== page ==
– CIMSEC – Foreign Policy’s list of the “five top global choke points” includes the well-known maritime chokepoints of the Strait of Hormuz, the Strait of Malacca, and the Suez Canal, in addition to two-land based resource bottlenecks: the Abqaiq Oil Processing Facility and the Druzhba Pipeline. These chokepoints “potentially could play an outsized role in strategic competition.” Ultimately, the intent of identifying a chokepoint is to find an efficient shortcut to victory. As such, at times it can function as a kind of intellectual “silver bullet.”
– CIMSEC – Military decision-makers instinctively think in geographic terms. Southeast Asia’s complex economic, military, political, legal, and environmental layers are best portrayed visually. By spatially portraying information, troops can work their way through geography to comprehend the interaction of these complex layers.
– CIMSEC – The ongoing transformation of the Arctic from an inaccessible frozen wasteland to an accessible and untapped reserve creates not only a new contested space, but will create new strategic chokepoints and littoral operating environments. The United States, in concert with its allies, will need to invest in the ability to access and secure this environment in order to maintain sovereignty and security in this new world.
– CIMSEC – Naval theorist Milan Vego opens a chapter on chokepoint control with a quote from British Admiral Sir John Fisher, who stated that there are “five keys to the world. The Strait of Dover, the Straits of Gibraltar, the Suez Canal, the Straits of Malacca, and the Cape of Good Hope. And every one one of these keys we hold.”1 Fisher spoke from an Anglo-centric view, but his point is evident that control of key chokepoints equated to control of national strategic interests. But a century later, with the technological advances in weapons and sensors, and the interconnectedness of the global economy, can such a claim be made today?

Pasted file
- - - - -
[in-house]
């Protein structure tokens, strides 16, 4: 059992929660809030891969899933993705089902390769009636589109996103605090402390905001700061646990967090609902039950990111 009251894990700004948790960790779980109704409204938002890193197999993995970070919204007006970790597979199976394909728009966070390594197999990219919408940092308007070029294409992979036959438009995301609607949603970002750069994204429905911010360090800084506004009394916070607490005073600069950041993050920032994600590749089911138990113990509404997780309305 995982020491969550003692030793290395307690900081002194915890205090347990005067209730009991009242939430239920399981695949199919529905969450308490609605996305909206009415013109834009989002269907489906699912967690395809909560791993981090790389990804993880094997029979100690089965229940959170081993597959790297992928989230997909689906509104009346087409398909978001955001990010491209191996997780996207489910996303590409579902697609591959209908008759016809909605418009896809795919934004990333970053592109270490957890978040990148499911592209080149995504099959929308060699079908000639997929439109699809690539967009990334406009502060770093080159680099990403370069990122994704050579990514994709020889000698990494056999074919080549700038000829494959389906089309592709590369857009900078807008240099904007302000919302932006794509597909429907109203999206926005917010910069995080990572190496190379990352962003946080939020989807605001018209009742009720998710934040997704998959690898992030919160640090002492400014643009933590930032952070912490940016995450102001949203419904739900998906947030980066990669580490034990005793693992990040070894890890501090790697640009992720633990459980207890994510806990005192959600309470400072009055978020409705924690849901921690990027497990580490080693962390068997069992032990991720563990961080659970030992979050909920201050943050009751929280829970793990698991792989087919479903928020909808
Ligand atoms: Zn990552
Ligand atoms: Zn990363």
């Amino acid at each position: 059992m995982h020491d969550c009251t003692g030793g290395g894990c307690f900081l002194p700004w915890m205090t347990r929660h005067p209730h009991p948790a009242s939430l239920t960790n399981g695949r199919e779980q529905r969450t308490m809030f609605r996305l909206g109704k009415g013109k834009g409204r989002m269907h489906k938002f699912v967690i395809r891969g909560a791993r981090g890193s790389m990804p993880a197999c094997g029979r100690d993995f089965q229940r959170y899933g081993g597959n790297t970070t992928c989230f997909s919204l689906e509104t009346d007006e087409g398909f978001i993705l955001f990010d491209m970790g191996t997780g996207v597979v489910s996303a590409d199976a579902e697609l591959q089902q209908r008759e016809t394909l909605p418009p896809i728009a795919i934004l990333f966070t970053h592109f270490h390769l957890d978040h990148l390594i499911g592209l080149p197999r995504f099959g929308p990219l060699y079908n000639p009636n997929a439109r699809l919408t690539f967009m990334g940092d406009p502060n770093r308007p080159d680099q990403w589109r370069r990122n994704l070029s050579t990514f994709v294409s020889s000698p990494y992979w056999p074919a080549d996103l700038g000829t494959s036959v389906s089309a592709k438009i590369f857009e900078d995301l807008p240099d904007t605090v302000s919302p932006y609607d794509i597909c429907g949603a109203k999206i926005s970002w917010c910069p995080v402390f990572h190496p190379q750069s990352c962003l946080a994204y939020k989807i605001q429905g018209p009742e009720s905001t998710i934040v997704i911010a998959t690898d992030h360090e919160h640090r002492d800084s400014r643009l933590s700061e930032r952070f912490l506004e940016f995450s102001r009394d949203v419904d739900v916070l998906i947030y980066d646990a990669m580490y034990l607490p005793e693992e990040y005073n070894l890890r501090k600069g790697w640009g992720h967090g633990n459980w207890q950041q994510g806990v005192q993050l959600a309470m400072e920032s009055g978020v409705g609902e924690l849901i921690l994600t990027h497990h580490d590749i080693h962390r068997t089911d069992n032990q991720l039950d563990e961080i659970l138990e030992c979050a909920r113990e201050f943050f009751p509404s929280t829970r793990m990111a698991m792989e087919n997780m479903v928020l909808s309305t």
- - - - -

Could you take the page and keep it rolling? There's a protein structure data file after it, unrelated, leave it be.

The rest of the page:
– CIMSEC – Since 1936, the Montreux Convention Regarding the Regime of the Straits, hereinafter referred to as the Montreux Convention, has allowed for the peaceful flow of commerce through the Turkish Straits. However, recent calls from Turkish and Russian policy circles for revisions to the Montreux Convention should be cause for concern, as these proposals threaten to either spur a naval arms race in the Black Sea region or look to exploit the Straits as a geostrategic chokepoint.
– National Interest – James Holmes writes that “Far from shaping up as an age that has left grand strategy behind, the age of Trump represents the arena where a contest between a U.S. grand strategy of long-standing and emerging grand strategies pursued by China, Russia, and other contenders will unfold.”
– US Naval War College Review – The terms in question and the concepts arising from them cause more harm than good, contributing to a dangerous distortion of the concepts of war, peace, and geopolitical competition, with a negative impact on U.S. and allied security strategy.
– National Interest – James Holmes writes that Russia is less an enigma than a product of its unique history combined with basic human passions that endure from age to age. These forces shape politics and strategy in Moscow.
– The Atlantic – And how we should see China according to H.R. McMaster.
– National Interest – James Holmes writes that suppose, for the sake of argument, that Chinese researchers did release the coronavirus into the populace, spawning effects we have all come to know personally and intimately. And let’s assume it was an inadvertent release. That is a safe assumption. What should Trump do about it?
– Spectator – Niall Ferguson writes that to some naive observers, China is going to win the corona wars…I am not convinced.
– Sunday Times – Niall Ferguson writes that Easter never felt more Eastery. The world economy looks dead. Can it be resurrected?